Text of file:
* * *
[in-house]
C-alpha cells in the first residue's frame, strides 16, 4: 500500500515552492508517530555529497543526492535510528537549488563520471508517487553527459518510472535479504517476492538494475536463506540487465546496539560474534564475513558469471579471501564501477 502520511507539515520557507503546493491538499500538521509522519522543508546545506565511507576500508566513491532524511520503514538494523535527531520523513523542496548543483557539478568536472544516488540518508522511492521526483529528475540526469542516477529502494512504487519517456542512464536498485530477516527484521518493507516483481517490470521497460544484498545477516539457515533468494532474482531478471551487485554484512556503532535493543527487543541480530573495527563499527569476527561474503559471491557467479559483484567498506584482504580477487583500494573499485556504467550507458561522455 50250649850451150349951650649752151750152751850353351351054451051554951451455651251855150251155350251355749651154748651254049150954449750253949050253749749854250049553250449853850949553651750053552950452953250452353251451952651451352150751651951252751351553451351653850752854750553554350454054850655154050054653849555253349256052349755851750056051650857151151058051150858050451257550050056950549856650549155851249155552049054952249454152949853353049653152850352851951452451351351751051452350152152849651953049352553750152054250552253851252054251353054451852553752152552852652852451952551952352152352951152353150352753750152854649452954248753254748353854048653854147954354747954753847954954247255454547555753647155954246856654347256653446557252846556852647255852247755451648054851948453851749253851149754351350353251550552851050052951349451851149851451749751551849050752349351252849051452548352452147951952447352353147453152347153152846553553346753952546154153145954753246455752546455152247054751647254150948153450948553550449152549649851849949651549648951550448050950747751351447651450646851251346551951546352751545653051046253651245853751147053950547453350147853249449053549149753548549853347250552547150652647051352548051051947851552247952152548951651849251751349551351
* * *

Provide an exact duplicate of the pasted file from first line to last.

[in-house]
C-alpha cells in the first residue's frame, strides 16, 4: 500500500515552492508517530555529497543526492535510528537549488563520471508517487553527459518510472535479504517476492538494475536463506540487465546496539560474534564475513558469471579471501564501477 502520511507539515520557507503546493491538499500538521509522519522543508546545506565511507576500508566513491532524511520503514538494523535527531520523513523542496548543483557539478568536472544516488540518508522511492521526483529528475540526469542516477529502494512504487519517456542512464536498485530477516527484521518493507516483481517490470521497460544484498545477516539457515533468494532474482531478471551487485554484512556503532535493543527487543541480530573495527563499527569476527561474503559471491557467479559483484567498506584482504580477487583500494573499485556504467550507458561522455 50250649850451150349951650649752151750152751850353351351054451051554951451455651251855150251155350251355749651154748651254049150954449750253949050253749749854250049553250449853850949553651750053552950452953250452353251451952651451352150751651951252751351553451351653850752854750553554350454054850655154050054653849555253349256052349755851750056051650857151151058051150858050451257550050056950549856650549155851249155552049054952249454152949853353049653152850352851951452451351351751051452350152152849651953049352553750152054250552253851252054251353054451852553752152552852652852451952551952352152352951152353150352753750152854649452954248753254748353854048653854147954354747954753847954954247255454547555753647155954246856654347256653446557252846556852647255852247755451648054851948453851749253851149754351350353251550552851050052951349451851149851451749751551849050752349351252849051452548352452147951952447352353147453152347153152846553553346753952546154153145954753246455752546455152247054751647254150948153450948553550449152549649851849949651549648951550448050950747751351447651450646851251346551951546352751545653051046253651245853751147053950547453350147853249449053549149753548549853347250552547150652647051352548051051947851552247952152548951651849251751349551351